Ruthie Runs for President
soph·o·more | \ ˈsäf-ˌmȯr, also ˈsȯf-, or ˈsä-fə-, or ˈsȯ-fə- \
a student in the second year at college or a 4-year secondary school
History and Etymology:
perhaps from Greek sophos wise + mōros foolish
It started as a prank.
In late fall, we had nominations for spring student government.
One of the “wise fools” decided to nominate Ruthie for sophomore class president of the spring semester.
Ruthie was not one of the popular pack who had their collective fingers in every pie, but everybody knew who she was. You couldn’t miss her.
Ruthie! She was in Special Ed.
She walked with her head tilted toward one shoulder and had the rolling gait of a sailor. She could cuss like a sailor, too! Her voice was coarse and raspy, her speech not clearly enunciated, but every word was intelligible.
One day I was making my way from PE to my next class and here came Ruthie, heading to her adaptive PE class. She always had a jaunty look as she swayed along, with a half-smile as if thinking secret thoughts, intermittently tossing her somewhat large head.
One of the boys called out as he passed her,
“Hey! Ruthie! Joey likes you. Will you go out with him?”
The comment and question were just as much to embarrass Joey as to razz Ruthie. Maybe more so.
Joey turned red and batted his friend on the shoulder.
Ruthie was oblivious…
Or was she?
Without missing a beat, she jerked her head toward the boys and let loose.
“^%#$& #*%^£? &$*%^#!”
Several students laughed, and a few clapped. One of the boys cheered,
Ruthie grinned saucily and continued on her way, flat feet slapping the pavement.
At another point, she broke her leg and missed a few days of school. When she came back, she hobbled along on crutches — pretty well, too.
Then came the cane.
Ruthie, careening along with her furtive smile, gave the impression of a slapstick comedian as she swung the cane by her side and only occasionally used it to steady herself.
The cane became a prop, which she twirled to the rhythm of her bouncy walk.
Flump-Flump (Swish!). Flump-Flump (Swish!)
“Hey, Ruthie! Can I borrow your cane?”
It was always the same group of boys trying to be funny. Ruthie’s response was funnier than they were though; she brandished her cane at them (with a twinkle in her eye) and shouted,
“^%#$& #*%^£? &$*%^#!”
Like many cognitively impaired people, she seemed to have a deep sense of morals and ethics — an innate wisdom. She meted out her own brand of retribution for wrongdoing!
I usually didn’t pay any attention to the student government. The same group always got involved; one or another was bound to be class president.
Word started going around that Ruthie was a nominee. There was a lot of snickering, chuckling, and eye-rolling.
“Ruthie? Whose idea was that?”
“She’ll never win! She might get a few votes.”
The prank backfired.
Ruthie joined the campaign with gusto! She wanted to be class president. No one told her she couldn’t.
Someone, or several someones, painted posters to put up in the hallways:
“RUTHIE FOR SOPHOMORE CLASS PRESIDENT!”
She wasn’t just a nominee — she was a candidate!
The junior class, the group that always seemed to be the worst of the lot all the way through school, mocked our class.
“Yeah, the sophomores are gonna have a retard for class president!” (That’s the way they talked.)
Ruthie gained a following. She was greeted as she crossed the quad; lurched down the hallways; waited in the lunch line.
She blossomed in the warmth, which had somehow become genuine. The other nominees declared, “If Ruthie wins anything, we’ll help her!”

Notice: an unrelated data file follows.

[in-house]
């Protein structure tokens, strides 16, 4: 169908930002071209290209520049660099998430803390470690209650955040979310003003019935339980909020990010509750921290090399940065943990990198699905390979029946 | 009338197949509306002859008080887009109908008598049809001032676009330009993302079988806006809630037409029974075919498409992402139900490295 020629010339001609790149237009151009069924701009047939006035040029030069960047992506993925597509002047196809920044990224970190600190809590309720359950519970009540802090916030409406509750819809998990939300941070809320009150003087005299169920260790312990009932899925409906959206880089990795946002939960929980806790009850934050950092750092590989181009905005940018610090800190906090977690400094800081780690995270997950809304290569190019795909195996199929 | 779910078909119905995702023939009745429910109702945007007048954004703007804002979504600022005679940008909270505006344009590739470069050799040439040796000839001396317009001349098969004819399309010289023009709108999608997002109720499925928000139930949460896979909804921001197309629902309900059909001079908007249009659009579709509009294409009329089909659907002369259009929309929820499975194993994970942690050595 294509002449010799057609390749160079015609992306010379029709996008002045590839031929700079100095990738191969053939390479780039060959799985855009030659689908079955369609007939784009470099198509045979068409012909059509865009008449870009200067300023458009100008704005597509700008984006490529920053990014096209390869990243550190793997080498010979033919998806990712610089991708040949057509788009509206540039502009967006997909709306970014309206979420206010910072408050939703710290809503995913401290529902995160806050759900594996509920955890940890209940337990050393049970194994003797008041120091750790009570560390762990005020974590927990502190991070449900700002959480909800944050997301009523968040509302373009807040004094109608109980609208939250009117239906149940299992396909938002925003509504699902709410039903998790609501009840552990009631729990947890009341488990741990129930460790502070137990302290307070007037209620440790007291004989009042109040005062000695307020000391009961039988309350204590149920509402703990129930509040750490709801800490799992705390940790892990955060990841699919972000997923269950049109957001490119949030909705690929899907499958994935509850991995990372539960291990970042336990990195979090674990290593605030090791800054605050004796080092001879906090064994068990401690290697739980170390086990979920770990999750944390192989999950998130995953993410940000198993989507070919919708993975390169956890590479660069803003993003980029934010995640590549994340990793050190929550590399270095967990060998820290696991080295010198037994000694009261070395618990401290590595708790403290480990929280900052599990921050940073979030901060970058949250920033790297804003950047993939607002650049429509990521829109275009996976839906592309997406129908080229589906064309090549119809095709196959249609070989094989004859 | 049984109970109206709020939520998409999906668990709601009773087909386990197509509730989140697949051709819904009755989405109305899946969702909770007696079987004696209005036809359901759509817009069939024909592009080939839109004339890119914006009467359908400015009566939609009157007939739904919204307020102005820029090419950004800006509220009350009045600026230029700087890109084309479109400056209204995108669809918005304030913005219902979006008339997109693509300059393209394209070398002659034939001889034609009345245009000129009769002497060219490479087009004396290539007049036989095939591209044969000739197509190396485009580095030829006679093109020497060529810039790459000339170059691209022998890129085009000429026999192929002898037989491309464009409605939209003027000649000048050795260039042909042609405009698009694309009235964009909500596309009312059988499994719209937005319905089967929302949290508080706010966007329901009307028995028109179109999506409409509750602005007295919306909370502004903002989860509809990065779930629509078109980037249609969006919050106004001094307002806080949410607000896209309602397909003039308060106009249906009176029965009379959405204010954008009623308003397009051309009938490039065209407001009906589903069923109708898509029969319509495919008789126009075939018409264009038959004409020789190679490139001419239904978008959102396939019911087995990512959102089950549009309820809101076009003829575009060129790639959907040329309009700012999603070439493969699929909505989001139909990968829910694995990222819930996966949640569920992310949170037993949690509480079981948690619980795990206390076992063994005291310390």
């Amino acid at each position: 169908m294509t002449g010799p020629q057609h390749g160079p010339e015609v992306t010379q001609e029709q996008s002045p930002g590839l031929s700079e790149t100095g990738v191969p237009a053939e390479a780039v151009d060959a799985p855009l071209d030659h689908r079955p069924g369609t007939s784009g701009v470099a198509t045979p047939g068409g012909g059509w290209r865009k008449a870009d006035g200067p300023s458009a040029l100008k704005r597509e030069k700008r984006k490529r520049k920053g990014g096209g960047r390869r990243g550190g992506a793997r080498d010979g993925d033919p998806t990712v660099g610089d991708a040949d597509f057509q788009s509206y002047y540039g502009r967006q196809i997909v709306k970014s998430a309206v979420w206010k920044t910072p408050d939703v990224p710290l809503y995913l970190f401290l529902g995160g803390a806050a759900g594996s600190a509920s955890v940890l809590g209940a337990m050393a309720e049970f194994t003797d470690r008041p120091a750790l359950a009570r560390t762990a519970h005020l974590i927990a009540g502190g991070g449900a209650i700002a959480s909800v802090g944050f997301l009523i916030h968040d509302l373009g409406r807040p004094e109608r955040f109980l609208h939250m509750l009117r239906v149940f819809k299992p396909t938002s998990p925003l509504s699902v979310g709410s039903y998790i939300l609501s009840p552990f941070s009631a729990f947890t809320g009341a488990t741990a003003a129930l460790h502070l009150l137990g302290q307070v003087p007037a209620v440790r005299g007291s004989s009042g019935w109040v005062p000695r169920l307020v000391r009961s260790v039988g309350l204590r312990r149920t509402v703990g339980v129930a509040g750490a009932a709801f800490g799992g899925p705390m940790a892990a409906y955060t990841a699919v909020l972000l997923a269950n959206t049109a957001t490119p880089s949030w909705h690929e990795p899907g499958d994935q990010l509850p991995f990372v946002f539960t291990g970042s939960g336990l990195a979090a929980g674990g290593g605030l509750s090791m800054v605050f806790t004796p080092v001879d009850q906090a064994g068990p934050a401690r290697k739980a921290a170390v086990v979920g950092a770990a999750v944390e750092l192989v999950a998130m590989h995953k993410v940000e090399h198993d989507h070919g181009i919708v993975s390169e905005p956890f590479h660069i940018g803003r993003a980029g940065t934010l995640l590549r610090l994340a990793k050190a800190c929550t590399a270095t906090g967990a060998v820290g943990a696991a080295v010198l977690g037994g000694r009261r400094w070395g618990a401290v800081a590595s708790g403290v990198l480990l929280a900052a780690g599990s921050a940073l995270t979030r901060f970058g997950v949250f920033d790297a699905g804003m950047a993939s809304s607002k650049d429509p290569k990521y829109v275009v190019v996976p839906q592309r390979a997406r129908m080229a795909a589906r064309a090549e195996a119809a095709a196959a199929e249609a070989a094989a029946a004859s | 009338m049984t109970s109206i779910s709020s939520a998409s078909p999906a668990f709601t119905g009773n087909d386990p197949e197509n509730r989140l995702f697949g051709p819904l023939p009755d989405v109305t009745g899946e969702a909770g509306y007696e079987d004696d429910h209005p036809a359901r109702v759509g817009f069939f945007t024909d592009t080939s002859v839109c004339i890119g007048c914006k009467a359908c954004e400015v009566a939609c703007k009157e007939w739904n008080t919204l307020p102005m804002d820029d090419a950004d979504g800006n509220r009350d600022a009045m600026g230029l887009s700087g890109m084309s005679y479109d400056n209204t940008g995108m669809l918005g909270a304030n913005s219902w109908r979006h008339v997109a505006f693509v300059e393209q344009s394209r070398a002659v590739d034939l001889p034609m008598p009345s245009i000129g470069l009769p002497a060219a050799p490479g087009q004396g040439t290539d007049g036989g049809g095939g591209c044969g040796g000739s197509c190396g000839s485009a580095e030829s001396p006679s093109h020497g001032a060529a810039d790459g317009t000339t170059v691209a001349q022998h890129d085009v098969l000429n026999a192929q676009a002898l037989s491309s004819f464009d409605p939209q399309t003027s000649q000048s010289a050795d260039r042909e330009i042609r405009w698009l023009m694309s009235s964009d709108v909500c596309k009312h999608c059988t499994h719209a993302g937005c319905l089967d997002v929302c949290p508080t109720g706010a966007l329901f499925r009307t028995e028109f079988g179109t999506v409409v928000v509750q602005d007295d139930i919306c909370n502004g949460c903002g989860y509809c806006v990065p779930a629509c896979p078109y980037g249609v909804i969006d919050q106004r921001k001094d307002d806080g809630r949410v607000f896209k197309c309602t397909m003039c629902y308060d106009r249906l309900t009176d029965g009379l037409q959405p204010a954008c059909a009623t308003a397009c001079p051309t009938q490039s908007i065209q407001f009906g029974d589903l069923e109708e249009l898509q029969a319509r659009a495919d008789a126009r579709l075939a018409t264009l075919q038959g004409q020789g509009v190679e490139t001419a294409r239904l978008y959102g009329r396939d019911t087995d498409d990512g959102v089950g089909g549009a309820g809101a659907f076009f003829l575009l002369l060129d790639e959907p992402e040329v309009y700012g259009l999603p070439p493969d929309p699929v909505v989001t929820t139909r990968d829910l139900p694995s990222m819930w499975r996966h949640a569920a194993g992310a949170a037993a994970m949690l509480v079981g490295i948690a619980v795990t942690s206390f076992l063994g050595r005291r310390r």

It was fairly common to overhear snippets of conversations such as:
“Hey, who are you voting for as class president?”
“You are? … Maybe I will too. That would be great if she won!”
Election Day came.
The way school elections worked, whoever got the most votes was class president. The one with the second highest votes was vice president, and so on.
I voted for Ruthie first, because if she won, that would be cool! For the other positions, I chose the nicest people, not necessarily the most popular.
(That’s not to say all the popular kids were objectionable — some of them were quite nice. Maybe it was even one of them who nominated Ruthie…
Ballot counting commenced, and we waited for the results.
“What if Ruthie wins?”
“She won’t win. She might get a lot of votes, but not enough to win anything.”
The day came. Results were announced on the PA.
Ruthie didn’t win.
Lisa got the most votes, and became class president. She was a likable, dependable girl.
But Ruthie didn’t lose.
She got the second highest number of votes, making her vice president of the sophomore class.
She was jubilant, ecstatic, thrilled! She beamed, and so did we.
Ruthie had a good year. As promised, the others helped with her responsibilities. They had the privilege of getting to know a girl they had previously overlooked. She had the opportunity to be part of a group. She’s pictured in the yearbook, “Sophomore Class Vice President, Spring Semester.”
She became something of a class mascot.
What Ruthie really accomplished that year, in her role as vice president of the sophomore class, was not performing duties of office. It was the forging of bonds, the planting of seeds of empathy.
And it started as a prank!
Ruthie graduated with our class.
A few years later, in a supermarket I rarely visit, I noticed a familiar-looking employee. The young woman, carefully placing merchandise on a shelf, was absorbed in her work. Her name tag read, “Ruthie”.
Several years went by before I returned to that store. This time, I saw a middle-aged woman stocking shelves. She moved down the aisle with a distinctive rocking motion, flat feet slapping the linoleum.
Just then another employee came by and gave the woman a “thumbs up” signal.
“Good work, Ruthie! When you’re finished with that, take your lunch break.”
Ruthie smiled and tossed her head.